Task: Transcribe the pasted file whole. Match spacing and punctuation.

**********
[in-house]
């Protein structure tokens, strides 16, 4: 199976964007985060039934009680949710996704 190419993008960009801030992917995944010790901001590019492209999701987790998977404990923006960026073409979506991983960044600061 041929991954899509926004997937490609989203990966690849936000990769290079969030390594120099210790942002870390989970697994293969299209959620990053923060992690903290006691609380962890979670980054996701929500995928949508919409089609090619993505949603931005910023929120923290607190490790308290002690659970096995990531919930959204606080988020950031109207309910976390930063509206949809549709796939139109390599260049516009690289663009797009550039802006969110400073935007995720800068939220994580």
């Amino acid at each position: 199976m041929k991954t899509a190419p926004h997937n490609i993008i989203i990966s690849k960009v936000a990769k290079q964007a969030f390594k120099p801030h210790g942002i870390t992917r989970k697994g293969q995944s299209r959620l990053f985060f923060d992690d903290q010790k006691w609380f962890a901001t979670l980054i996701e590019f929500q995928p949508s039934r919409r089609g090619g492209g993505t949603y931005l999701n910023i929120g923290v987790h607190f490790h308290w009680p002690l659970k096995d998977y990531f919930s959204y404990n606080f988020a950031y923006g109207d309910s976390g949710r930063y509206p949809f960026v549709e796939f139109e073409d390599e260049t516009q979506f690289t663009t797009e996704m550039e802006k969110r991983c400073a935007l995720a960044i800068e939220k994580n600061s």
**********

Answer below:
[in-house]
């Protein structure tokens, strides 16, 4: 199976964007985060039934009680949710996704 190419993008960009801030992917995944010790901001590019492209999701987790998977404990923006960026073409979506991983960044600061 041929991954899509926004997937490609989203990966690849936000990769290079969030390594120099210790942002870390989970697994293969299209959620990053923060992690903290006691609380962890979670980054996701929500995928949508919409089609090619993505949603931005910023929120923290607190490790308290002690659970096995990531919930959204606080988020950031109207309910976390930063509206949809549709796939139109390599260049516009690289663009797009550039802006969110400073935007995720800068939220994580």
């Amino acid at each position: 199976m041929k991954t899509a190419p926004h997937n490609i993008i989203i990966s690849k960009v936000a990769k290079q964007a969030f390594k120099p801030h210790g942002i870390t992917r989970k697994g293969q995944s299209r959620l990053f985060f923060d992690d903290q010790k006691w609380f962890a901001t979670l980054i996701e590019f929500q995928p949508s039934r919409r089609g090619g492209g993505t949603y931005l999701n910023i929120g923290v987790h607190f490790h308290w009680p002690l659970k096995d998977y990531f919930s959204y404990n606080f988020a950031y923006g109207d309910s976390g949710r930063y509206p949809f960026v549709e796939f139109e073409d390599e260049t516009q979506f690289t663009t797009e996704m550039e802006k969110r991983c400073a935007l995720a960044i800068e939220k994580n600061s």